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Ex-Chicago cop among 3 sentenced in Latin Kings prosecutions

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The continuing federal prosecutions of the Latin Kings street gang that federal authorities have implicated in 19 murders resulted in a 19-year sentence for a former Chicago police officer.

Ex-Chicago officer Alex Guerrero, 41, will serve the sentence after he pleaded guilty in August to charges of conspiracy to participate in racketeering activity, conspiracy to possess with intent to distribute five kilograms or more of cocaine and 1,000 kilograms or more of marijuana, interference with commerce by threats or violence, and use and carrying of a firearm during and in relation to crimes of violence and drug trafficking.  

U.S. Attorney for the Northern District of Indiana David Capp and Assistant Attorney General Lanny Breuer announced the sentence in a statement on Friday. Also sentenced with Guerrero were Brandon Clay, 25, of Chicago; and Antonio Gudino, 31, of Hammond, both of whom pleaded guilty to racketeering conspiracy in July.

U.S. District Judge Rudy Lozano in the Northern District of Indiana on Friday sentenced Clay to 30 years in prison and Gudino to 14 years and five months in prison.

According to the third superseding indictment in the case, the Latin Kings is a nationwide gang that originated in Chicago and has branched out throughout the United States with specific leadership and multiple chapters in many regions. Authorities say the Latin Kings are responsible for at least 19 murders, including juveniles and one pregnant woman, in the Chicago/Northwest Indiana area and in Big Spring, Texas. Twenty-three Latin Kings members and associates have been indicted in this case; 20 have pleaded guilty.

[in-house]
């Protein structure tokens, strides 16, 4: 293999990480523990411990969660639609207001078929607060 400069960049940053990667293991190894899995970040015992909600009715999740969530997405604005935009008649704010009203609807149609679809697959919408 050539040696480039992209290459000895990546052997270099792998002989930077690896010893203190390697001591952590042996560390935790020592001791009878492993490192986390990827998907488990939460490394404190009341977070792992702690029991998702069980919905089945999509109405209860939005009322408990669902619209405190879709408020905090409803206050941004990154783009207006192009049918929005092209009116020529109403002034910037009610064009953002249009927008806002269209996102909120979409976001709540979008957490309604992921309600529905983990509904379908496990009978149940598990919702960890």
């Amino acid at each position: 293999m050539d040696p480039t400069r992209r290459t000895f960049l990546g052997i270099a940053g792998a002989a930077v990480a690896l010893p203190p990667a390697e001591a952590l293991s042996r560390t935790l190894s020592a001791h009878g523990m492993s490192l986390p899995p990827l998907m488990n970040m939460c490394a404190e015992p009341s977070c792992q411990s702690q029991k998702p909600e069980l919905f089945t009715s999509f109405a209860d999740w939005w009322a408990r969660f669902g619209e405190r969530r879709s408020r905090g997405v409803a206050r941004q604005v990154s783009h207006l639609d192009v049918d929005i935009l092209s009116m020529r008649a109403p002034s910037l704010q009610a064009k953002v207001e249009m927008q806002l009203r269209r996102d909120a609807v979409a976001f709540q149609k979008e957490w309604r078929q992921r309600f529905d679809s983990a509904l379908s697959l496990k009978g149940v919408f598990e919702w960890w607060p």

Guerrero, the former Chicago officer, admitted to being associated with the Latin Kings, and Gudino and Clay admitted to being Latin King members from an early age.

In addition to admitting gang and drug activities, Guerrero also admitted he took part in robberies at the direction of Latin Kings leader and co-conspirator Sisto Bernal, the statement said. Guerrero acknowledged that in approximately December 2006, he entered the Hammond residence of rival gang member James Walsh. Guerrero and his police partner and co-defendant Antonio Martinez physically restrained Walsh and others while the home was searched and robbed.  
Bernal and Martinez previously pleaded guilty for their roles in the racketeering and robbery conspiracies.

Clay acknowledged that on Feb. 25, 2007, he and with four co-defendants rode on a “mission” from Illinois to Griffith, Ind.  While armed with three firearms, they were ordered to shoot to kill rival gang members Walsh and Gonzalo Diaz. As the rival gang members left a party, Clay and several Latin Kings members rode up in a vehicle, and Clay and another defendant got out of the vehicle and shot and killed the two, authorities said.

Clay and two other defendants also are accused of driving to a rival gang neighborhood and causing the shooting death of Christiana Campos, a member of a rival gang.

The case is being investigated by the FBI; the Bureau of Alcohol, Tobacco, Firearms and Explosives; the Drug Enforcement Administration; ICE Homeland Security investigations; the National Gang Intelligence Center; and police departments in Chicago, Houston, East Chicago, Griffith, Hammond, and Highland. The case is being prosecuted by Joseph A. Cooley of the Criminal Division’s Organized Crime and Gang Section and David J. Nozick of the U.S. Attorney’s Office for the Northern District of Indiana. Assistant U.S. Attorney Andrew Porter of the U.S. Attorney’s Office for the Northern District of Illinois provided significant assistance.
 

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  1. Good riddance to this dangerous activist judge

  2. What is the one thing the Hoosier legal status quo hates more than a whistleblower? A lawyer whistleblower taking on the system man to man. That must never be rewarded, must always, always, always be punished, lest the whole rotten tree be felled.

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